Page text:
The HR business in Russia has been growing steadily since the early 1990âs. There are a large number of companies on the market, some of the foreign owned. A few such companies have survived and flourished. In this article three HR experts; Walter van Dijk, managing partner at G-NIUS, Nick Rees country director of SThree Plc and Luc Jones a partner at Antal Russia discuss the past, present and future of the HR market in Russia.
How has the market changed over the past 10 years?
Walter van Dijk: âAll the big foreign companies are already here, and inside these companies, a lot of higher and middle management positions are now being taken by Russians, which was not how things were in the 1990âs. You see a lot of change going on, particularly amongst people who are looking to be recruited. There is now a huge difference between groups of people who grew up and were working in Soviet times, and those who grew up after the Soviet Union ended. You have the Soviet mind-set and the post-Soviet mind-set. Talking about that, it actually surprised me when I came here, as previously my views about Soviet times were very negative, because that is what I had seen on the news and in films, the queues, empty stores, old buildings and terrible cars. But a lot of young people here, maybe they romanticise things, arenât negative at all about those days. I do see, however, that people who grew up in those times have a very different approach when it comes to work and attitudes. There was always a boss giving orders, there was always a person saying what needs to be done, whether work or social. People who were active then, lack the ability to be self-responsible now. There are exceptions though.â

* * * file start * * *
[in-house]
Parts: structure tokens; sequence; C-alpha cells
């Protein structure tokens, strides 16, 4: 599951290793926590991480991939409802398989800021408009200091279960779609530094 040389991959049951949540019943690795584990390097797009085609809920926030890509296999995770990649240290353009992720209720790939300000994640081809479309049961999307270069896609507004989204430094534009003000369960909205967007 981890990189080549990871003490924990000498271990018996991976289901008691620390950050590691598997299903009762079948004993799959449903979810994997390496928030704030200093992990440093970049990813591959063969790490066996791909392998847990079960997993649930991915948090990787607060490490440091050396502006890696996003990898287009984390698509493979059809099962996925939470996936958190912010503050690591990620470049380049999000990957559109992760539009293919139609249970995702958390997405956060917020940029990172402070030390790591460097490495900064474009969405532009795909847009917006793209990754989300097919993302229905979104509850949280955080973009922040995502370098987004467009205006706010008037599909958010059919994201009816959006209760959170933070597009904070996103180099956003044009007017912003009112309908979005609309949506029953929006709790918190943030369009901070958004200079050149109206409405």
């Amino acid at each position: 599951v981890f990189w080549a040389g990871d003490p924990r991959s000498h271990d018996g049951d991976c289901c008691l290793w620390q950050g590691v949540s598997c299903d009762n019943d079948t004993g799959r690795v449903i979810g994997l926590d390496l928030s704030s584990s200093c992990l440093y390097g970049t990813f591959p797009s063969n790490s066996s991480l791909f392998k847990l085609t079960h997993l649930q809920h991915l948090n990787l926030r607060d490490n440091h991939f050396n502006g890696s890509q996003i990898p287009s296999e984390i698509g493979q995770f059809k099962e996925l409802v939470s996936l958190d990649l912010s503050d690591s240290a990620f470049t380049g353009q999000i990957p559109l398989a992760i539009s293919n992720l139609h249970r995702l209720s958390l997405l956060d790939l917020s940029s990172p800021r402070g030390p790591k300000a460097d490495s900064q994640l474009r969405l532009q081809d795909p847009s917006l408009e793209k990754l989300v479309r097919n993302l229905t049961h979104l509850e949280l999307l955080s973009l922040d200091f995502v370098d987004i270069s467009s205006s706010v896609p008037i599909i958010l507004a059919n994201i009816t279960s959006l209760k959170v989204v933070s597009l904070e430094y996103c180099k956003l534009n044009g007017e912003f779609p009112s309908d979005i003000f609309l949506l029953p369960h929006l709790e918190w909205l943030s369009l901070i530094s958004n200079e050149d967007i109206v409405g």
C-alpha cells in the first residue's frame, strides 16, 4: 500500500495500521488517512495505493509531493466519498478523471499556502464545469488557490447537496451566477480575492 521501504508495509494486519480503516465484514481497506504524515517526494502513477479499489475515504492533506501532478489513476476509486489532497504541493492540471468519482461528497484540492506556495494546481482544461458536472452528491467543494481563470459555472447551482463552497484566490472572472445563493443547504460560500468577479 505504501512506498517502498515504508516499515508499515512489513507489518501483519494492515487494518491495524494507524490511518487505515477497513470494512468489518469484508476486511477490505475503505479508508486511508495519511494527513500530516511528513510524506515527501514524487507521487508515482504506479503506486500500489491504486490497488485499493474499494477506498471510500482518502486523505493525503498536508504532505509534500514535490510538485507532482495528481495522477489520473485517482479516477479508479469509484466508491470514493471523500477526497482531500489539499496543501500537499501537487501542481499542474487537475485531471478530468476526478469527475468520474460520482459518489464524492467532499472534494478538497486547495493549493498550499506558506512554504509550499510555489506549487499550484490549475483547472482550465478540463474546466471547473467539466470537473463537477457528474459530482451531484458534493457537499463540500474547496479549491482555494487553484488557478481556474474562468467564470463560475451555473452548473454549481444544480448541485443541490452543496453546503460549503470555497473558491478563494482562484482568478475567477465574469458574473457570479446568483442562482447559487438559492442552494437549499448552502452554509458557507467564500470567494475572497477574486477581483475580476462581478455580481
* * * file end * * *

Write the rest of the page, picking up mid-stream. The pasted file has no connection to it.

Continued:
Nick Rees: âFrom a candidate perspective, I donât think it has changed much. Thereâs lots of noise about more loyalty being shown as careers are deemed more important, but this isnât true. A recent survey that we did showed 53% of candidates would move for a 20% or more increase and 42% for a 10% rise. This compares with less than 15% in UK.
âThe biggest change has been the amount of professionals hired as Contractors, or outstaffing as itâs also known. The uncertainty in the market makes it hard to forecast future headcount so this really gives our clients a lot of flexibility, as well as offering the incentive of a Permanent position as a reward for great work.â
Luc Jones: âAlthough the number of experienced Russian candidates has increased tremendously over the past decade, for Russians, the market has continued to grow more quickly than people themselves have been developing and with Russiaâs demographic time bomb, there is nevertheless a severe skills shortage in certain areas, such as in quality, pro-active sales professionals.â
What should foreign companies understand about Russia before they hire people?
Walter van Dijk: âOne of the main problems I had working as a manager in Moscow when I arrived was attracting good, or at least suitable personnel, people who can work without being told what to do all the time. There were people who sat there and two months later I realised that they were not suitable, or there were people who would ask me every 5 minutes how to do this and how to find that. When I went out socialising with other foreigners, I found out that they were having the same kind of problems.